Chris Stapleton remains in service of the song at the Schott
The Kentucky-born country superstar delivered a sharp concert that rejected arena spectacle and kept the focus purely on the music
In spite of its title, Starting Over, the fourth and most recent album from Chris Stapleton, isn’t some radical musical reboot. Rather, the Kentucky-born, Nashville-based country superstar continued to mine fruitful if familiar territory, delivering the same types of earnest, heartfelt, roots-tinged songs that drove his 2015 record Traveller quadruple-platinum and earlier this month made him a Grammy Awards winner three times over, including a nod for Best Country Album.
The same can’t be said of the tour in support of the 2020 release, however, which has been scheduled and then kicked down the road a couple of times over in the wake of the ongoing coronavirus pandemic, finally pulling into the Schottenstein Center in Columbus on Thursday.
Stapleton, supported by a five-piece band that included his wife, Morgane, on backing vocals, approached the two-plus hour concert as though he were making up for this lost time. “We won’t do too much talking tonight,” he said prior to easing into “Millionaire,” a gorgeous tune where the musician measured riches in love exchanged rather than bank account figures.
Throughout, Stapleton kept the focus wholly on the songs, a drive that informed every detail down to the band members’ outfits. Dressed all in black, the collective could have passed for stagehands, which had the effect of allowing them to almost recede into the background, at times, leaving the songs to stand on their own.
“What Are You Listening To?” which Stapleton introduced as his first-ever single (“It shot straight to number 46!”), further highlighted this focus. A heartfelt ode to the power of song, Stapleton performed the tune alone onstage with his acoustic guitar, recounting how the simple sounds pouring from the radio speakers could provide salve or salvation, escapism or ecstasy.
Stapleton’s music served all of these functions and more here, whether he was drawing listeners close on tender love songs (“Starting Over,” heightened in intimacy by the fleeting glances exchanged between the couple) or drawing blood on emotionally shattered ballads (the piano-laced “Cold,” its ache deepened by Morgane’s absence from the stage).
Only briefly did Stapleton relay the hidden cost of this unending devotion to his craft, with “The Devil Named Music” serving as a reminder of the sacrifices required to live a life as a traveling musician — a feeling amplified by his decision to lead into the song by playing the opening verse of “Free Bird” by Lynyrd Skynyrd, a band that famously lost members in a plane crash between tour dates.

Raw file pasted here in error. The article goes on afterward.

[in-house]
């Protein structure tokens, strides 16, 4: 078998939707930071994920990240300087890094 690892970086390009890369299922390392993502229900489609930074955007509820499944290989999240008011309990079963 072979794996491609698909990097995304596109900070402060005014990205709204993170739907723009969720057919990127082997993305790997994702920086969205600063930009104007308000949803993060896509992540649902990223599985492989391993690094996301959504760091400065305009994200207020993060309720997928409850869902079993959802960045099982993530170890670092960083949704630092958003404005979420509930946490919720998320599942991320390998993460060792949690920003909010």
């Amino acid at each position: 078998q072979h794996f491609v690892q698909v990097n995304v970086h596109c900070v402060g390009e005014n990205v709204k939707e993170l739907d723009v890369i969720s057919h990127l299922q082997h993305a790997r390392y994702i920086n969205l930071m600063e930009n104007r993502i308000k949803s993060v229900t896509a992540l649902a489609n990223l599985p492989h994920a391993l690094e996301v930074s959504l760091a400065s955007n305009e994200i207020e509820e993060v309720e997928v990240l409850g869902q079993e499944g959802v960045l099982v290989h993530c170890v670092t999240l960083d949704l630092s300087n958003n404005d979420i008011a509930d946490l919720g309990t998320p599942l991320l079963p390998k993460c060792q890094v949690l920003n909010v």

Musically, Stapleton traversed a rich but narrow stretch, delivering bluesy shuffles (“Worry B Gone”), Southern rock rippers (a thundering “Midnight Train to Memphis”) and stripped-down country ballads (“Broken Halos”). No matter the backdrop, however, the songs all centered Stapleton’s voice, a big, booming, richly textured instrument he often used to give life to small details: a man pouring his good whiskey down the drain in a bid to turn the corner; the person who will always show up to offer a hand in our lowest moments; the way time can tame even the wildest among us.
Indeed, there’s an Everyman quality to Stapleton’s music that clearly appeals. His narrators have flaws and a past but are generally trying to find a better way forward, often with the help of a new love. Witness “Traveller,” a song Stapleton said he hit upon while driving through New Mexico in a 1979 Jeep Cherokee, his wife asleep in the passenger seat and his mind returning to thoughts of “life and how we’re all just passing through it.” What Stapleton’s best songs suggest is that it’s better to make that journey in the company of others.
Opening for Stapleton, Nashville singer and songwriter Margo Price unpacked a similar array of conflicted characters. The musician filled her tunes with narrators who were often overextended and road-weary (“Nowhere Fast”), who found release in substances (“Hurtin’ (On the Bottle)”), or who were so desperate to find escape that they virtually scorched a hole through their hometown upon departure (“Letting Me Down”).
Like Stapleton, Price is blessed with a powerhouse voice, and she deployed it to masterful effect here on rousing anthems about refusing to burn out before your time (“Hey Child”) and Southern rockers steeped in the idea of reconnecting with a simpler way of life (“Tennessee Song”).
Sonically, though, Price largely rejected simplicity in her opening stint, hewing to the more thunderous end of her catalog alongside her six-piece backing band. Here’s hoping her next time through town we get a full headlining set, giving the musician time to explore some of those more deliberate, aching tracks that make her albums such immersive, three-dimensional experiences.